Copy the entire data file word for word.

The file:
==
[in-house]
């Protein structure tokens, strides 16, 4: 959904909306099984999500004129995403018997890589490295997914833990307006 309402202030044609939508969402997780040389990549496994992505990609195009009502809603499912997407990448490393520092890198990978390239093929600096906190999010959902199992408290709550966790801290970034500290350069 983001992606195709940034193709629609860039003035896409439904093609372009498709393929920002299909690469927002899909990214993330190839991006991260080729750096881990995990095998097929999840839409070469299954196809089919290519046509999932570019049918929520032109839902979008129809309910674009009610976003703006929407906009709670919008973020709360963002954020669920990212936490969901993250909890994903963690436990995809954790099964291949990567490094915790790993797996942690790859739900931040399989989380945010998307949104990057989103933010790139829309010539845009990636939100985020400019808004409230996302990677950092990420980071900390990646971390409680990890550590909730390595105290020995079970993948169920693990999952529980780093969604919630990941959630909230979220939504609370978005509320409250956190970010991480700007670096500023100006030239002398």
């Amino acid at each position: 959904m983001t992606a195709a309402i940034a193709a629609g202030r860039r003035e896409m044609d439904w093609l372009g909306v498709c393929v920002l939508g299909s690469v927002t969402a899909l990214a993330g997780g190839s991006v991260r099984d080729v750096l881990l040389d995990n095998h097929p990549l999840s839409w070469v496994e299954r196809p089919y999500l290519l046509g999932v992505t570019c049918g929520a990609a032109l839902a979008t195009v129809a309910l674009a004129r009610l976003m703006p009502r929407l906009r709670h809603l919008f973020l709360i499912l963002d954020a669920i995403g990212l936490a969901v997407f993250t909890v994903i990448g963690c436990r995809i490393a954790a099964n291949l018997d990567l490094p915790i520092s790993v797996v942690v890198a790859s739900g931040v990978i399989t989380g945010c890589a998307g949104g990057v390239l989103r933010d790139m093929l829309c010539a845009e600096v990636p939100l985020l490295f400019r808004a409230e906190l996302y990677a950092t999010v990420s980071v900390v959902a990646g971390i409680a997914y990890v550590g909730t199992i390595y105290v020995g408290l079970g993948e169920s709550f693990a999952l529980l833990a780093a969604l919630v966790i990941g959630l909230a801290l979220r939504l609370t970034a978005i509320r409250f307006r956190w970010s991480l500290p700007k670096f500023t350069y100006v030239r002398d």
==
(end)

[in-house]
């Protein structure tokens, strides 16, 4: 959904909306099984999500004129995403018997890589490295997914833990307006 309402202030044609939508969402997780040389990549496994992505990609195009009502809603499912997407990448490393520092890198990978390239093929600096906190999010959902199992408290709550966790801290970034500290350069 983001992606195709940034193709629609860039003035896409439904093609372009498709393929920002299909690469927002899909990214993330190839991006991260080729750096881990995990095998097929999840839409070469299954196809089919290519046509999932570019049918929520032109839902979008129809309910674009009610976003703006929407906009709670919008973020709360963002954020669920990212936490969901993250909890994903963690436990995809954790099964291949990567490094915790790993797996942690790859739900931040399989989380945010998307949104990057989103933010790139829309010539845009990636939100985020400019808004409230996302990677950092990420980071900390990646971390409680990890550590909730390595105290020995079970993948169920693990999952529980780093969604919630990941959630909230979220939504609370978005509320409250956190970010991480700007670096500023100006030239002398």
């Amino acid at each position: 959904m983001t992606a195709a309402i940034a193709a629609g202030r860039r003035e896409m044609d439904w093609l372009g909306v498709c393929v920002l939508g299909s690469v927002t969402a899909l990214a993330g997780g190839s991006v991260r099984d080729v750096l881990l040389d995990n095998h097929p990549l999840s839409w070469v496994e299954r196809p089919y999500l290519l046509g999932v992505t570019c049918g929520a990609a032109l839902a979008t195009v129809a309910l674009a004129r009610l976003m703006p009502r929407l906009r709670h809603l919008f973020l709360i499912l963002d954020a669920i995403g990212l936490a969901v997407f993250t909890v994903i990448g963690c436990r995809i490393a954790a099964n291949l018997d990567l490094p915790i520092s790993v797996v942690v890198a790859s739900g931040v990978i399989t989380g945010c890589a998307g949104g990057v390239l989103r933010d790139m093929l829309c010539a845009e600096v990636p939100l985020l490295f400019r808004a409230e906190l996302y990677a950092t999010v990420s980071v900390v959902a990646g971390i409680a997914y990890v550590g909730t199992i390595y105290v020995g408290l079970g993948e169920s709550f693990a999952l529980l833990a780093a969604l919630v966790i990941g959630l909230a801290l979220r939504l609370t970034a978005i509320r409250f307006r956190w970010s991480l500290p700007k670096f500023t350069y100006v030239r002398d």